This collection of three radical tea towels celebrates key working class movements that changed the course of history.
Tea towel 1: The Tolpuddle Martyrs were six farm labourers from the village of Tolpuddle, Dorset, who in 1834 formed a friendly society (or union) to oppose worsening pay conditions, and swore a secret oath of solidarity. Trade unions were legal, but their activities were heavily restricted. Fearing trouble, the local landowner took them to court and they were convicted on the technicality of swearing a secret oath and sentenced to transportation to Australia for a period of seven years. Their supporters in Britain held protests and drew up a petition which collected 800,000 signatures, leading to their release after three years and their return home as heroes. The affair eventually led to greater trade union rights.
Tea towel 2: Chartism was the campaign for greater democracy at the beginning of the 19th century. At the time only men of property could vote, voting was done publicly, constituencies were of hugely unequal size, and elections were held rarely. The movement took its name from the People's Charter of 1838, printed on this tea towel. Among the six demands were a vote for every man (women had to wait for another century before they got a look-in!), equally sized constituencies, no property qualification for members of Parliament and a salary (to allow working men to stand). The engraving reproduced on this tea towel shows the Newport Rising of 1839 when Chartists stormed the Westgate Hotel in Newport, South Wales, where some of their supporters were being held by troops. Twenty people were killed and many wounded. It was not until 1867 that urban men got the vote and 1918 before there was full male suffrage.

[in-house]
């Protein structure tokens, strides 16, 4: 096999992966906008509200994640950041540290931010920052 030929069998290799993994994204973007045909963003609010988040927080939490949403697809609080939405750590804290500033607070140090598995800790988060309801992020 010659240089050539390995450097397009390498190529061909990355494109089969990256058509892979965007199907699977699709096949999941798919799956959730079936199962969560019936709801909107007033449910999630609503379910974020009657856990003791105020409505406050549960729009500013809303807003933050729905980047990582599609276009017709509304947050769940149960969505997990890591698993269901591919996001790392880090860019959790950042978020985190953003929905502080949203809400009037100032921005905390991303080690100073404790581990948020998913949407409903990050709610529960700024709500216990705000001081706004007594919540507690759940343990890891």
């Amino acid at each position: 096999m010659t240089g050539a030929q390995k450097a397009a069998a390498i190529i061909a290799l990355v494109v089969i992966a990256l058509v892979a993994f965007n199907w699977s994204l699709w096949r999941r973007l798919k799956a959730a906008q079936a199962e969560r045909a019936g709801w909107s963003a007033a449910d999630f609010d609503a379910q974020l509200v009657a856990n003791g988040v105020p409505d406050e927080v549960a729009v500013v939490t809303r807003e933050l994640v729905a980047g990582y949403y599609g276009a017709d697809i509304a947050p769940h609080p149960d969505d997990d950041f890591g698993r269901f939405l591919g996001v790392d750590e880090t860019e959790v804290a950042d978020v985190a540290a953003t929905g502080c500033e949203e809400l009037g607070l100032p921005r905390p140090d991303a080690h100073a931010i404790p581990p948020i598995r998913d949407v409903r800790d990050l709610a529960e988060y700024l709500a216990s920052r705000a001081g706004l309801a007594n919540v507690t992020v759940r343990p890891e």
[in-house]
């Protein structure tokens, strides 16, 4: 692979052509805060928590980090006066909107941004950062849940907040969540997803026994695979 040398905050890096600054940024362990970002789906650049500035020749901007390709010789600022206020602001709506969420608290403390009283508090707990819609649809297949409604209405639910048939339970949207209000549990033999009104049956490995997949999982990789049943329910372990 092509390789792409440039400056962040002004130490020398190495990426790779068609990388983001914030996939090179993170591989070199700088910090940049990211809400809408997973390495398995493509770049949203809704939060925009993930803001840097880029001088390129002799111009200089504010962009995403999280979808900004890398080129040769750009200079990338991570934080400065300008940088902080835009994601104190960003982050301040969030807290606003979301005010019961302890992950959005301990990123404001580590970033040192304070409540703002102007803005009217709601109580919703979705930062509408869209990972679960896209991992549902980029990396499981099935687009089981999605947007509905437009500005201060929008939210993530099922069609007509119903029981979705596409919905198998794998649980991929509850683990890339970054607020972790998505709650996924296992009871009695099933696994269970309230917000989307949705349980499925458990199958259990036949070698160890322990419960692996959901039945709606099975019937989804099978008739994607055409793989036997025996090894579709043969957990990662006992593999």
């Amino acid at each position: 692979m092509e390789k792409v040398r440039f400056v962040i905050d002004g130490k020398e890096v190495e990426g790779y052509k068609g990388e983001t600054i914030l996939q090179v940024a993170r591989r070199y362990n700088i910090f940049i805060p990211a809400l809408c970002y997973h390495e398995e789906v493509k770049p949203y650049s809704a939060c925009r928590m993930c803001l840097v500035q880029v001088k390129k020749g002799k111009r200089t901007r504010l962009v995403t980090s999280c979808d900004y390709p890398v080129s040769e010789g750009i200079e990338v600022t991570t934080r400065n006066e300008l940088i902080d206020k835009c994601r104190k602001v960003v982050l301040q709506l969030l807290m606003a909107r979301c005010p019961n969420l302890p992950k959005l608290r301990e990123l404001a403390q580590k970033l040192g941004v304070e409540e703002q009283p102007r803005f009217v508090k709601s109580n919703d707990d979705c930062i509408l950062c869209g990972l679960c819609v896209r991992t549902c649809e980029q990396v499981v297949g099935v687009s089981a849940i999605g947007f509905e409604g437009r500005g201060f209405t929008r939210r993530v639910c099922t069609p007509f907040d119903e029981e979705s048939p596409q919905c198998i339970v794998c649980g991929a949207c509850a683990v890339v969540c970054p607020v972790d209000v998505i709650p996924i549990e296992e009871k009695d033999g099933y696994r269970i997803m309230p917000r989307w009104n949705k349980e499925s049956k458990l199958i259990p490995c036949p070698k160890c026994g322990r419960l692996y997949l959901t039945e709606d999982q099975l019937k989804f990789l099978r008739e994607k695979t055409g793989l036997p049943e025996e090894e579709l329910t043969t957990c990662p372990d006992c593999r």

Tea towel 3: The True Levellers, or ‘Diggers’ were the most radical of the movements for change that arose in the aftermath of the English Civil War in the 17th century. Whereas other groups sought degrees of political reform or religious freedom, these called for the overthrow of the monarchy and the abolition of private property rights in favour of the communal ownership of land. They even put their ideas into practice, establishing farming communes on common land and tearing down enclosures. The tea towel in this collection features a quotation by Gerrard Winstanley, the founder of the True Levellers: "Was the Earth made to preserve a few covetous, proud men to live at ease; or was it made to preserve all her children?’
Cost of these three tea towels when bought separately: £36.